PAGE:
In Memoriam 1942 – 2013 “Roger Ebert loved movies.”

Promising Young Woman

Promising Young Woman is as confident as its protagonist, a film that’s willing to be a little messy and inconsistent in a way that reflects…

Other reviews
Review Archives

Ballad of Narayama

"The Ballad of Narayama" is a Japanese film of great beauty and elegant artifice, telling a story of startling cruelty. What a space it opens…

Other reviews
Great Movie Archives
Other articles
Far Flunger Archives


Shock and Awe

Shock and Awe movie review

“Shock and Awe,” a drama directed by and co-starring Rob Reiner, would have received only two stars from this reviewer but for something that happens in its last couple of minutes. As often occurs in movies based on real events, the filmmakers conclude their drama and then, under the end credits, show us news footage of the events’ actual people. In this case, those include four reporters from Knight-Ridder Newspapers who probed and questioned the lead-up to the Iraq War when outfits like the New York Times, Washington Post and the major TV networks were simply spewing lies fed them by the George W. Bush administration.


The interviewees also include the infamous Judith Miller, the Times’ fabricator in chief, who blandly allows that the Knight-Ridder guys were “the only ones who got it right.”

So I added an extra half-star for this coda’s potent reminder that the story that Reiner’s film has to tell is one of incredible importance. If the Iraq War was, in the words of one former general, “the greatest strategic blunder in American history,” it might also be characterized as the most disgraceful episode in the history of American journalism. Acting as if they learned not a single lesson from revealing the lies that led to America into the Vietnam War, or those that accompanied the Nixon administration’s attempts to subvert the Constitution during the Watergate scandal, the Times and the Post—and most similar news outlets—rolled over for malevolent fraudsters like Dick Cheney and Donald Rumsfeld and helped lead the U.S. into a devastating war based on patently specious evidence of Saddam Hussein’s non-existent weapons of the mass destruction.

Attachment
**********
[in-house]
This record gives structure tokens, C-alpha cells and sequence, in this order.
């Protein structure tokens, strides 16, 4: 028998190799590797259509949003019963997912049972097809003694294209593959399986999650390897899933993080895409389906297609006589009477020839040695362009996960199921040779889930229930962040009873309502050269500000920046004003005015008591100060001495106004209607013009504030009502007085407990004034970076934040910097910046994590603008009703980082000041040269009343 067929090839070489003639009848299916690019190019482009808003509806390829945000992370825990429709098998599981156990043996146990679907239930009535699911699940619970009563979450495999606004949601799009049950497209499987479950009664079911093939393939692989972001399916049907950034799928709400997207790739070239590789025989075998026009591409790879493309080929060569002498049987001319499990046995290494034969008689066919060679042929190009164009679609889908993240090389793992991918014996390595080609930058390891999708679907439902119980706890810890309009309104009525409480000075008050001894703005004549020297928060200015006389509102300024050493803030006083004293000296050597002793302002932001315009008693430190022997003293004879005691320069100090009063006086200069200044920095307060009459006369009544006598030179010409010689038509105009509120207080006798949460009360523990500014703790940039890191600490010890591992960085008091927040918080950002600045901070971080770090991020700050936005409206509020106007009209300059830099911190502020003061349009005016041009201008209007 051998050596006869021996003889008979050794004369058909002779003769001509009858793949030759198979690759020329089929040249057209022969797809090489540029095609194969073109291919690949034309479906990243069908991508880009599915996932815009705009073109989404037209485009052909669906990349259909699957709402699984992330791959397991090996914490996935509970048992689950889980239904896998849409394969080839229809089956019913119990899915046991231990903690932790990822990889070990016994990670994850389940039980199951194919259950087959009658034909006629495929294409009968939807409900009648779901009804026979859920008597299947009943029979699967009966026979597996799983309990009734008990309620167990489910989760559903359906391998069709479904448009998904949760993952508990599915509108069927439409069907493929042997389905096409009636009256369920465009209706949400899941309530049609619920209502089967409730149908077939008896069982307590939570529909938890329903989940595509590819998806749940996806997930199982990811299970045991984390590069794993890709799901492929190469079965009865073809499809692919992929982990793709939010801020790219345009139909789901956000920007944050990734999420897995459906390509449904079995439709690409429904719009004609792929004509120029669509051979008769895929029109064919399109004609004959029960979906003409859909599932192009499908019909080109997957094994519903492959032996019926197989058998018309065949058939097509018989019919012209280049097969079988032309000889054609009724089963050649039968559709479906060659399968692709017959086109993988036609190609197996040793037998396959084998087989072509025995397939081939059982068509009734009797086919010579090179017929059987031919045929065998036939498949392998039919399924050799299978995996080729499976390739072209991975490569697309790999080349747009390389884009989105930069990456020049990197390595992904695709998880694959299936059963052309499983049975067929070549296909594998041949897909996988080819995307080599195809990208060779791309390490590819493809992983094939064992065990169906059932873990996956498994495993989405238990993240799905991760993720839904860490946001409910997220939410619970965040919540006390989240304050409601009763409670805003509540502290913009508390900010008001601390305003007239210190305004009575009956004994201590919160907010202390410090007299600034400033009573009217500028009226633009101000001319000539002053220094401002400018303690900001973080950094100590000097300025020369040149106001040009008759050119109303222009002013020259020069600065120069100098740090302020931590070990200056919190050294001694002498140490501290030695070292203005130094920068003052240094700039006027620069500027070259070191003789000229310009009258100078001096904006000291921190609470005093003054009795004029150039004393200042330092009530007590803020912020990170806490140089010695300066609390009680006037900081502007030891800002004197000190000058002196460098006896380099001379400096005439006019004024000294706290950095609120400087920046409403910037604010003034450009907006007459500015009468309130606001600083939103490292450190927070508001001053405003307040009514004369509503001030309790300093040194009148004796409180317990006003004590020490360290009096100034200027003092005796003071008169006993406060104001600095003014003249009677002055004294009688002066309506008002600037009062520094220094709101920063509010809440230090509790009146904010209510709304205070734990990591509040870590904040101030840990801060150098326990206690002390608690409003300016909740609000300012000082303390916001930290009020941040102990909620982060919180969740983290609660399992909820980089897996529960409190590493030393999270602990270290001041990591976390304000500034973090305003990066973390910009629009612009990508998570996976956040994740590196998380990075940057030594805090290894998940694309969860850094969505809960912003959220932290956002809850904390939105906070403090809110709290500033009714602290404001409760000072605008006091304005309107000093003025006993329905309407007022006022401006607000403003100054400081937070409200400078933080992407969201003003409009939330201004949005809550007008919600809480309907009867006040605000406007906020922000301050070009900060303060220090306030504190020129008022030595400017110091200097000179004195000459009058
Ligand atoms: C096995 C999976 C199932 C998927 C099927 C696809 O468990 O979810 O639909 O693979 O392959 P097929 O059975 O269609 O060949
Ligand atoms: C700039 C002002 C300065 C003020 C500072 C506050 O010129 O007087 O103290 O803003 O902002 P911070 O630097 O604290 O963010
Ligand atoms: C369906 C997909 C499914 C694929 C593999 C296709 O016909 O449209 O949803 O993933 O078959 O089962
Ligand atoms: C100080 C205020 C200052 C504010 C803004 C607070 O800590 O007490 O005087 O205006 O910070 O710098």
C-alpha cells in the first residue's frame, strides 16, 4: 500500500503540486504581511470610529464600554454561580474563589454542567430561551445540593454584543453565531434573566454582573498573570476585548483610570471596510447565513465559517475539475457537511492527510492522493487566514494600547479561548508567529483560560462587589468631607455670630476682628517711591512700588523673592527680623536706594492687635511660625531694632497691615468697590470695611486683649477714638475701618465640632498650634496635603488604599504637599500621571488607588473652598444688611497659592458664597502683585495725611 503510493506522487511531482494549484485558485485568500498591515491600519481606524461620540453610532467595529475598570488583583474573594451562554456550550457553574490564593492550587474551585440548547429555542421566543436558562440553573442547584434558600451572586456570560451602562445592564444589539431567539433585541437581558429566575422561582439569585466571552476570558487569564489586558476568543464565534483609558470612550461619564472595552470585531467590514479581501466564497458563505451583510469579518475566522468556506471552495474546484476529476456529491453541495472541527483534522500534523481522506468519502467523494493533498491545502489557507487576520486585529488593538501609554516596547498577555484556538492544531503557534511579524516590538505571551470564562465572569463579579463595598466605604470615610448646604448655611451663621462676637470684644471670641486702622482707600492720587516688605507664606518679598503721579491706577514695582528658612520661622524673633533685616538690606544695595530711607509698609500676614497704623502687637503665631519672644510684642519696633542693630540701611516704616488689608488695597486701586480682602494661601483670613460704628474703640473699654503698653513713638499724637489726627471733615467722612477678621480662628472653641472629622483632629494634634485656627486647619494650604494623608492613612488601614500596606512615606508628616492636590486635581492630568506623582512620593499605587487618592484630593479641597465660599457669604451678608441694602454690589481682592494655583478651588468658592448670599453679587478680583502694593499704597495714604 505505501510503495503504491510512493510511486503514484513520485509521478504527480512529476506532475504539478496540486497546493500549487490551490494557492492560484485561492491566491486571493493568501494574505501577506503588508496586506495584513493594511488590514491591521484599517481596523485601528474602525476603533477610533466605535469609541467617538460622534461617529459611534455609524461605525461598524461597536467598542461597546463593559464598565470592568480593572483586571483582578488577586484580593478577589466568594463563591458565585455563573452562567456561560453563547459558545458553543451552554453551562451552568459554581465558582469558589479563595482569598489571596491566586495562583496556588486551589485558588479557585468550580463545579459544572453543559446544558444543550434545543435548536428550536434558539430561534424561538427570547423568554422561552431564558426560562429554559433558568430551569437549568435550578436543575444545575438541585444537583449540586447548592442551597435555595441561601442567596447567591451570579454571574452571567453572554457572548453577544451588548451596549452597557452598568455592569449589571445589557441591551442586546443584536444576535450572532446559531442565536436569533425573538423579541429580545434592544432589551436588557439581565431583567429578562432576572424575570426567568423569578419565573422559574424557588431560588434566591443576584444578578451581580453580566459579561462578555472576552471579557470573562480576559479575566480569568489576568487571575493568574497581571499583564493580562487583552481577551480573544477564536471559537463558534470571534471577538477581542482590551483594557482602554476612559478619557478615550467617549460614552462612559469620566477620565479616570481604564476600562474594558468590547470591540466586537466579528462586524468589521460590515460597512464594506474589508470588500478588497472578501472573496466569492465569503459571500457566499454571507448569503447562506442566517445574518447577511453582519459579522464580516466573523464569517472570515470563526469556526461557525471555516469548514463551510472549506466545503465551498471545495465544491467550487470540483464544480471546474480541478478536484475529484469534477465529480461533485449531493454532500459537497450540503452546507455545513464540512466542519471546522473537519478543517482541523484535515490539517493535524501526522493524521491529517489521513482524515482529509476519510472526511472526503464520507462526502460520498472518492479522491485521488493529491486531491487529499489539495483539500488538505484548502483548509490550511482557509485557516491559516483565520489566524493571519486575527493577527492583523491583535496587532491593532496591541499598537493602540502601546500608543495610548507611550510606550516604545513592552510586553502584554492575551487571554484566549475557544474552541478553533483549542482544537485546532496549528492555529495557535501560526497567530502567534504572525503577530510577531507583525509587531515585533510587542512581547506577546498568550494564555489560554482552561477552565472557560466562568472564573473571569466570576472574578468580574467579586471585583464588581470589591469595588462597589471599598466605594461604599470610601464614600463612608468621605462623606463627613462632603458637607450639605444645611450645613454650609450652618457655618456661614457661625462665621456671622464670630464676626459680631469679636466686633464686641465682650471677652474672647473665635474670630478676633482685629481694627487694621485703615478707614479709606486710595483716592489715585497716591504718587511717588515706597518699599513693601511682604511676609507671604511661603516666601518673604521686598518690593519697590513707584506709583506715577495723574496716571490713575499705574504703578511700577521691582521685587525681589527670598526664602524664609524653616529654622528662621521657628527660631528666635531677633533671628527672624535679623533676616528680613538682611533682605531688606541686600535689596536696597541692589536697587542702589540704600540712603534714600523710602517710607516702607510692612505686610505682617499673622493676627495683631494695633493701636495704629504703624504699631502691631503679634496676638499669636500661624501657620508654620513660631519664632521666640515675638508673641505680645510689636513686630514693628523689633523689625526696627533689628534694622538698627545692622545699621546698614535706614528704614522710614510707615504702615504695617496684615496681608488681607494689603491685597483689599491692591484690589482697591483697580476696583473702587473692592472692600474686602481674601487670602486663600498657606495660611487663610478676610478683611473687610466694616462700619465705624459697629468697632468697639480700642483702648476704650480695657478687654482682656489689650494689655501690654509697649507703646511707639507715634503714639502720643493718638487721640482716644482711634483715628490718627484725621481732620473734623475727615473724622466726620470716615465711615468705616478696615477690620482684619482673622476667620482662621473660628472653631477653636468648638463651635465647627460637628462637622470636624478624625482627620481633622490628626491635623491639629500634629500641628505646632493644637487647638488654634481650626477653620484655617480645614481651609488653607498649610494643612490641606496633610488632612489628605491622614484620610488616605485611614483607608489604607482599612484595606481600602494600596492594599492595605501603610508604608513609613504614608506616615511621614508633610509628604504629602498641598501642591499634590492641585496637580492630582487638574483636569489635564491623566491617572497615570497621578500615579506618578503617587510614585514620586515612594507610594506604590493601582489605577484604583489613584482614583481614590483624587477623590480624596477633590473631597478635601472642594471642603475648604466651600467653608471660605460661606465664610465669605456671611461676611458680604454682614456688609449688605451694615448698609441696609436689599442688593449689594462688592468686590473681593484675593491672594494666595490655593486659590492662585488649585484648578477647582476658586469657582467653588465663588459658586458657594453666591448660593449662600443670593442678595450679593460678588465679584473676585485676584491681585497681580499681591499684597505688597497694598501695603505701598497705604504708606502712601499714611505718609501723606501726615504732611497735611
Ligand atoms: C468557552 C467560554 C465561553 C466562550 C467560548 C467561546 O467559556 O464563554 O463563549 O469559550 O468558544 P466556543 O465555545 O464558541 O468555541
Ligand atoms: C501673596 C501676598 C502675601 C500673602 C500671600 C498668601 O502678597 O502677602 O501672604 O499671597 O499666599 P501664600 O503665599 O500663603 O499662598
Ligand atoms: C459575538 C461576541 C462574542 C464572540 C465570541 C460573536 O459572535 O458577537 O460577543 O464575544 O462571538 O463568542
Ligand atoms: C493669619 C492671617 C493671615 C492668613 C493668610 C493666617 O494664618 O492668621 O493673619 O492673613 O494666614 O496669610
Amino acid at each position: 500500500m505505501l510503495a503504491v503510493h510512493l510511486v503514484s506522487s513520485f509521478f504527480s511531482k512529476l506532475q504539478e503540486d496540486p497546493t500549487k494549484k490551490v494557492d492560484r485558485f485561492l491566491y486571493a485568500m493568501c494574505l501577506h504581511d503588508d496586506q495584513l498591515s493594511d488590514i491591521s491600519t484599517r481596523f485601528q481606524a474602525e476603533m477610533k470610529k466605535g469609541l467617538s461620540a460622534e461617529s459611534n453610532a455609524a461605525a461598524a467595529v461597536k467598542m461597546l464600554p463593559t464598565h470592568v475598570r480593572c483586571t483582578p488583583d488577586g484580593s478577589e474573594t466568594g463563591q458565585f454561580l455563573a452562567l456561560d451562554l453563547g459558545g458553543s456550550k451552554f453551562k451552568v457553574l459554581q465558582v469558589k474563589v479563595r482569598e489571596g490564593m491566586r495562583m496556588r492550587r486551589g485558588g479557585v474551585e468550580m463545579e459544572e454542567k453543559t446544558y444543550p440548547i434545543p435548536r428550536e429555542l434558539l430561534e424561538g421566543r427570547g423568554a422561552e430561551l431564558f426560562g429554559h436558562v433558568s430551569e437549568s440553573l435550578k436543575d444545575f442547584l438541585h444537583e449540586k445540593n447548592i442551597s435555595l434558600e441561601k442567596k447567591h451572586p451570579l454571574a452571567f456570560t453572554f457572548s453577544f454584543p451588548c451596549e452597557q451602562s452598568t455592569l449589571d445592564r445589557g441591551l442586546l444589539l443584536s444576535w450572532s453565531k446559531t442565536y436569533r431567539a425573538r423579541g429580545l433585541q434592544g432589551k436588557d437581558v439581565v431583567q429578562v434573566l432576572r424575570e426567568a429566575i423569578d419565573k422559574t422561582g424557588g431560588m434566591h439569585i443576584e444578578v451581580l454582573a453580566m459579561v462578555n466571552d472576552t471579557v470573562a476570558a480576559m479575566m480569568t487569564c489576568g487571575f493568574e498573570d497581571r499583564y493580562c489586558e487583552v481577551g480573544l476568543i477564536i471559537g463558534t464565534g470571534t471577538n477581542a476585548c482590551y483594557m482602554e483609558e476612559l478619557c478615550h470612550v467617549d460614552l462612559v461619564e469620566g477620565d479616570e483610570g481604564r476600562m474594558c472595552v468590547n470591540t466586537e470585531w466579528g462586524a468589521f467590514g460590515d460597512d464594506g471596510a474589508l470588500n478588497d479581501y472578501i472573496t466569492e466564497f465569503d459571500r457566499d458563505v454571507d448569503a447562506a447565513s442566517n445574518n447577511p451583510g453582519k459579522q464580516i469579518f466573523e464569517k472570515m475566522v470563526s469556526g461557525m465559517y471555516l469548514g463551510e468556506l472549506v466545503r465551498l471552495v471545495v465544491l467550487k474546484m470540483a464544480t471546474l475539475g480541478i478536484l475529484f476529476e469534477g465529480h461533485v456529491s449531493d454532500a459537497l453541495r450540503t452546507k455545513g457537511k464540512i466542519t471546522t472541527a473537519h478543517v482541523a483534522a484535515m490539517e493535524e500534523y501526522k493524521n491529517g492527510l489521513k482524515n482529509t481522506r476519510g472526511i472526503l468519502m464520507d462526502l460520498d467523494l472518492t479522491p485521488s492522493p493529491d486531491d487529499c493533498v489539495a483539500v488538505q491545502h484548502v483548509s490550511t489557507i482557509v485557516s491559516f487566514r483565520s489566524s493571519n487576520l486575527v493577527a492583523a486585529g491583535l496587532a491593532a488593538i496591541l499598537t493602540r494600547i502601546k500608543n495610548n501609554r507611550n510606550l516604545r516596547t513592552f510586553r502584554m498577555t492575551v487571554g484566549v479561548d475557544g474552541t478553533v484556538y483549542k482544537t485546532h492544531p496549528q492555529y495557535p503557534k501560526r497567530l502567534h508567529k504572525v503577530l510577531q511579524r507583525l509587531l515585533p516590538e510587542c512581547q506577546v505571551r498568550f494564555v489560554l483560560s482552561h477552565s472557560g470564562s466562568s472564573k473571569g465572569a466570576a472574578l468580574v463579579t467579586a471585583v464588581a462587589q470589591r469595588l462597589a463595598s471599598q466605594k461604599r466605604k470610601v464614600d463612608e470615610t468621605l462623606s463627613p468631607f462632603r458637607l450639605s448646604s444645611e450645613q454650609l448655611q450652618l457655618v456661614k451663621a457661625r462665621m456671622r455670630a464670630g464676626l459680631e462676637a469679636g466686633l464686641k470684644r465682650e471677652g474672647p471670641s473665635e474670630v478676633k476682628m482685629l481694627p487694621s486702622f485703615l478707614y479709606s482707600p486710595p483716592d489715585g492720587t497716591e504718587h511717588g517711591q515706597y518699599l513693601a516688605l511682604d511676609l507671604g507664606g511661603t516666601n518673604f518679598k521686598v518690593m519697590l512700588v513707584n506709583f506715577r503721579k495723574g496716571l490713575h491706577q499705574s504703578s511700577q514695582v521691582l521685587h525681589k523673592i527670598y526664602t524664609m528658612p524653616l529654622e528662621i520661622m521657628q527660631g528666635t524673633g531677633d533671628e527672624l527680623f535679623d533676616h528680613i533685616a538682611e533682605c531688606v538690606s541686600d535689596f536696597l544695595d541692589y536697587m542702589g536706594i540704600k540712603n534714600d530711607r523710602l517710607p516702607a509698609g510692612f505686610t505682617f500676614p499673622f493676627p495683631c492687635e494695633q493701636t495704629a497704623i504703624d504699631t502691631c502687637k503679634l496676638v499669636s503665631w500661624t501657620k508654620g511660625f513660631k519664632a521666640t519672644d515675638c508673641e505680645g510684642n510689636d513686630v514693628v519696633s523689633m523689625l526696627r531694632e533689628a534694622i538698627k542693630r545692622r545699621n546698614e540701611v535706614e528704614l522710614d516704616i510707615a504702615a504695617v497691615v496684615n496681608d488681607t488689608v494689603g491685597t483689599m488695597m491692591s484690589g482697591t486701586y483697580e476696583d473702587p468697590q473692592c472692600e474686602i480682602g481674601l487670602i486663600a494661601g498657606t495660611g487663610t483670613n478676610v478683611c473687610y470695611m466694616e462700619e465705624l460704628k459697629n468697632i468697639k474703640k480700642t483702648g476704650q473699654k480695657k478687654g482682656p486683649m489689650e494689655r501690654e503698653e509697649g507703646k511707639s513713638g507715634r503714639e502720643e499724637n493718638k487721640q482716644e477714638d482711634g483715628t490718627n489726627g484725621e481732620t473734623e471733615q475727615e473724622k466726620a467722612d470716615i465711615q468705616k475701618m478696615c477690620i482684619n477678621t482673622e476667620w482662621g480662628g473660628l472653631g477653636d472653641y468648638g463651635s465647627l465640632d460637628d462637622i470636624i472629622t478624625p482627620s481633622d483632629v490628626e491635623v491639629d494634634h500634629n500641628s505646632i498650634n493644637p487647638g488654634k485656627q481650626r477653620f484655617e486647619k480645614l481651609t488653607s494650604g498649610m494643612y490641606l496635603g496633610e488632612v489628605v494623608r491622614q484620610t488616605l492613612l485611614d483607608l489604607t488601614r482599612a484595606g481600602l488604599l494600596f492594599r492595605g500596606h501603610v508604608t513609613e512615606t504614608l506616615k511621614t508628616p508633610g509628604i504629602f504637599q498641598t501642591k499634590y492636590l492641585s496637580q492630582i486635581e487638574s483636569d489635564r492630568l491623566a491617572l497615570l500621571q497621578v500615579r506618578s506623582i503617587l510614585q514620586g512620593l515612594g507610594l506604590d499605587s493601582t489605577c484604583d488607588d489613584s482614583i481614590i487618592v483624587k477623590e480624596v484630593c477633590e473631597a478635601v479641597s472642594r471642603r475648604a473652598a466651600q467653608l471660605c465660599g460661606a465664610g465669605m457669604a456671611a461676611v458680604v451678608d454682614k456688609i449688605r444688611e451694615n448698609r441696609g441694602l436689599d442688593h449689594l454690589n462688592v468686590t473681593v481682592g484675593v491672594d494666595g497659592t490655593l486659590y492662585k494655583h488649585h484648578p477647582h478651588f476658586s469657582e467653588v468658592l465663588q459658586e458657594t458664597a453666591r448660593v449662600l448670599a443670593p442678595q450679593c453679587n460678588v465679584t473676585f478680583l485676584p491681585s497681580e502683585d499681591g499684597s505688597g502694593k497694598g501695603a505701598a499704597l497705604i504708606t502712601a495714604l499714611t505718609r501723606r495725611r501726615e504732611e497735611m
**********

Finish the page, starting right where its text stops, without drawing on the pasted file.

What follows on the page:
Though the subject is indeed important, the filmmaking here is so pedestrian, flat-footed and overly-obvious as to leave “Shock and Awe” one of those second-rate dramatic movies that make you wish that it had been a top-notch documentary instead.  

The film opens with a young, wheelchair-bound African-American veteran (Luke Tennie) testifying before a Congressional committee. In the first of many cinematic cliches that dot the film, he starts to read a written speech, then puts it down in order to speak extemporaneously—and launches into an exposition-heavy monologue that sounds even more scripted.